Another report suggestion, to abolish Nalcor, is also being seriously considered, said the premier, especially with the Muskrat Falls hydroelectric project almost completed.

"We are certainly looking at what is the future of Nalcor, " he said. "After the project is commissioned, what does Nalcor even look like?"

While budget cuts carry the threat of political unpopularity, Furey said he's willing to take steps that might mean he won't be re-elected.

MUN at 'a crossroads'

While the economic report was similarly short on specific figures or places to cut, one area was detailed: Memorial University. The report said the school's operating grant should be slashed by 30 per cent, which MUN president Vianne Timmons warned would require tripling undergraduate tuition in order to achieve.

Furey said the province can't continue to subsidize the university's students at a rate of about $21,000 a year — almost double the Canadian average — but didn't say whether he would carry out the report's recommendation. He indicated the university itself has some soul-searching to do.

"Memorial University has to figure out what it wants to be when it grows up," he said. "It has amazing potential, and it too is at a crossroads, of whether it wants to be a university for everybody every day or if it wants … to take a different route."

NDP Leader Alison Coffin says she's concerned about potential cuts to the university.

"How can we radically cut our education system and still meet the needs of people who need to adapt to a new economic reality?.… These things are contradictory, and the premier has not given us any idea of how he is going to resolve that contradiction," she said, speaking to reporters shortly after Furey.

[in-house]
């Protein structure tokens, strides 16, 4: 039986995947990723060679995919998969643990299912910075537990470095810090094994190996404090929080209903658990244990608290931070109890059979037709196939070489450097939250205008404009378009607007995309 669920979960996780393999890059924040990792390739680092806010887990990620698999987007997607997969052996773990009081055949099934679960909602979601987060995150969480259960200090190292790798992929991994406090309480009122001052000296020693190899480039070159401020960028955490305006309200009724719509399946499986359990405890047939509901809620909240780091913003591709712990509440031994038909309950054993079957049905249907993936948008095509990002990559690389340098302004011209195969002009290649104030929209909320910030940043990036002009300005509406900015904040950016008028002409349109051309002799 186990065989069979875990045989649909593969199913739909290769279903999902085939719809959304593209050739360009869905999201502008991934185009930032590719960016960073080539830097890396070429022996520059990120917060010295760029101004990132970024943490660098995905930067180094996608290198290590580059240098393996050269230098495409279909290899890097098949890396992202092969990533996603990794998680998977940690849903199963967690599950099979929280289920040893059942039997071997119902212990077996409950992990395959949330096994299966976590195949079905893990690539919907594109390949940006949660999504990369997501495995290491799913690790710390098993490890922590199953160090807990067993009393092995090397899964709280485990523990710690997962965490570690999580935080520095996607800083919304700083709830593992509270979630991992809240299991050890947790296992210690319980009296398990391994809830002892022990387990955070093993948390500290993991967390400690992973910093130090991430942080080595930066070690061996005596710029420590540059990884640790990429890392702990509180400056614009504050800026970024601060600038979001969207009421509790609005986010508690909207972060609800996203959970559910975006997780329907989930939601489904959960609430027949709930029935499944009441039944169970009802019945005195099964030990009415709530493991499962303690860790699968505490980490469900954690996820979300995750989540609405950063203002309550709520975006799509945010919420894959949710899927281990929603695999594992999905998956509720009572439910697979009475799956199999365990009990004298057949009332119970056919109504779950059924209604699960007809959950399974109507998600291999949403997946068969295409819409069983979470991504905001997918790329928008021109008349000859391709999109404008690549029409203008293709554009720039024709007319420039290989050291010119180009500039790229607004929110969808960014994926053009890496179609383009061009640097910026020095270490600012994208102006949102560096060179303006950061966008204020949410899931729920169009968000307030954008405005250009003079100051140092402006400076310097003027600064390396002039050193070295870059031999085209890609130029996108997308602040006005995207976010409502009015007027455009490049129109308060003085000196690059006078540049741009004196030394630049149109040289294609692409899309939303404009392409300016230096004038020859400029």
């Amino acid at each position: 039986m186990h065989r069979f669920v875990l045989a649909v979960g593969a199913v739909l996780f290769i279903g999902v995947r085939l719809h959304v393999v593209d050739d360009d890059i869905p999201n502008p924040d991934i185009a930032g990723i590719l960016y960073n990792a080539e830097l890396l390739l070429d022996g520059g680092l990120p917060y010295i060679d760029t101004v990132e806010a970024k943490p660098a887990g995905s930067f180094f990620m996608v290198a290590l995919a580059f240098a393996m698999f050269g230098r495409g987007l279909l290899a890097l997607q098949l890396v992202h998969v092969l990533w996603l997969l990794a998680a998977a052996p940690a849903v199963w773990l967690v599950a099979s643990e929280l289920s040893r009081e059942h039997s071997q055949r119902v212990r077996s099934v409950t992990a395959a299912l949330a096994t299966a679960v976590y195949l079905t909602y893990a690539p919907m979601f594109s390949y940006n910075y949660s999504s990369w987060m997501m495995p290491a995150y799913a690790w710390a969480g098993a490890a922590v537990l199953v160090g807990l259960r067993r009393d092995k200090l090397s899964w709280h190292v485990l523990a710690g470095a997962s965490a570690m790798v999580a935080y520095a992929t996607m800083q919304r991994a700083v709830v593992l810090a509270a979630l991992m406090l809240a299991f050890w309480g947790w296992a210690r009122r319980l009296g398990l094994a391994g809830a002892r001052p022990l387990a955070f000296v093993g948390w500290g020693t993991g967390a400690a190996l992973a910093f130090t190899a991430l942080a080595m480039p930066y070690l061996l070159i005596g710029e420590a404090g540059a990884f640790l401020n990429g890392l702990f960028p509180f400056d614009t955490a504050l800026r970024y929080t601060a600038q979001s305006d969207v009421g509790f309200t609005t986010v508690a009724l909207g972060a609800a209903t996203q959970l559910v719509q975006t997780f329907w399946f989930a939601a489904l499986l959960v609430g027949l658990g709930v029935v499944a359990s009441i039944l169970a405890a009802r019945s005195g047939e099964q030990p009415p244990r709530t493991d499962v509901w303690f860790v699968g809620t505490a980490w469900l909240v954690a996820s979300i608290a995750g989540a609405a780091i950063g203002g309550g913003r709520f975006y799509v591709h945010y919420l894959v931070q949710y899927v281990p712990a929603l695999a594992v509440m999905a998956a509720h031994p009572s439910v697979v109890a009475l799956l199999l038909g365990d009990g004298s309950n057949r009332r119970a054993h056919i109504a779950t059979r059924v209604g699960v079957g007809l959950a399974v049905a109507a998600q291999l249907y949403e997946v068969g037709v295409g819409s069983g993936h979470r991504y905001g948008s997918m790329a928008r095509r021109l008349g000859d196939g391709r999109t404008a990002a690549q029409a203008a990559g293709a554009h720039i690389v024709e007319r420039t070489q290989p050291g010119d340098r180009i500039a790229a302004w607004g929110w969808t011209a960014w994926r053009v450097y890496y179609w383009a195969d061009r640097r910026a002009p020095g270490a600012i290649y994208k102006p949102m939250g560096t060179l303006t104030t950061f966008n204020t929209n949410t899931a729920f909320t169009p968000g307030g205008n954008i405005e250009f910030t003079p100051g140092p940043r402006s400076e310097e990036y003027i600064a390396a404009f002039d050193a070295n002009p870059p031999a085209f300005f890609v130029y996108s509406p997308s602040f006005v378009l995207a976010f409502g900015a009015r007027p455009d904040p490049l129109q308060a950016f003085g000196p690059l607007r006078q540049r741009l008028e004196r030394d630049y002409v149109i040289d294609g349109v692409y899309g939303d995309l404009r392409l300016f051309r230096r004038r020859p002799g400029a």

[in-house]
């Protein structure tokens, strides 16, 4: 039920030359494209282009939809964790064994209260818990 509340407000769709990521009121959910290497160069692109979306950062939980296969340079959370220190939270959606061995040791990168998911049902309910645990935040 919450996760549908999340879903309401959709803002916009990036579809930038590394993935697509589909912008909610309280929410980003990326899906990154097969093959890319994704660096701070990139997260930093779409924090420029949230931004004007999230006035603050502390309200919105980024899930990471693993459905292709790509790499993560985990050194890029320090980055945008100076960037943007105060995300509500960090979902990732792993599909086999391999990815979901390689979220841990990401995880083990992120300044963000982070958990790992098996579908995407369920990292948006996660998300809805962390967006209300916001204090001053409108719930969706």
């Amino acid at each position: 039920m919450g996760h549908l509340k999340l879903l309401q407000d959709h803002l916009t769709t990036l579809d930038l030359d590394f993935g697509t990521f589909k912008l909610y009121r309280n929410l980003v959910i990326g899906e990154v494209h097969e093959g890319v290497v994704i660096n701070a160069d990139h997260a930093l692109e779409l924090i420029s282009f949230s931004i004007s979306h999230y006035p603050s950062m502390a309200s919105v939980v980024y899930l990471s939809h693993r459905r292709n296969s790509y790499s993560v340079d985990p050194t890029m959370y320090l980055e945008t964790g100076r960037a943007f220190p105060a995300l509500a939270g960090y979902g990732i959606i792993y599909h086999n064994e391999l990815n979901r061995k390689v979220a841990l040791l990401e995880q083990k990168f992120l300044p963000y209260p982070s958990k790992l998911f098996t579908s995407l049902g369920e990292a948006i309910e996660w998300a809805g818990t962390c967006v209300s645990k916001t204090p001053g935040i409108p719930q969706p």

NDP Leader Alison Coffin says she wanted to see a specific schedule for public consultations on the economic report, but that didn't happen. (John Pike/CBC)

Public consultations 'already started'

The process for holding consultations on the report has already begun, Furey said, with virtual town halls involving stakeholders and the wider public. That entire process should wrap up by August, he said.

But Coffin said there were no details on how public feedback will work.

"It would've been nice to hear him to say, 'We need to do consultations, and here's the schedule,' but we got none of that," she said.

On Friday, Furey said he released his response to the report via video without allowing questions from the media because it was son's 10th birthday on Thursday.

"His only request, with his mom in isolation, was that I take him to hockey," said the premier.

The premier suggested that what he said was more important than how he said it.

"Frankly the fact that we're talking about the format as opposed to the content is a little bit troubling," he said.

He also addressed the limiting of reporter questions during weekly COVID-19 briefings from five to three, saying it was made due to the province's current pandemic circumstances, with increasing vaccination numbers and the fact that most cases are travel-related.

If  there is a change in the public heath situation, the media availability may also be reassessed, he said.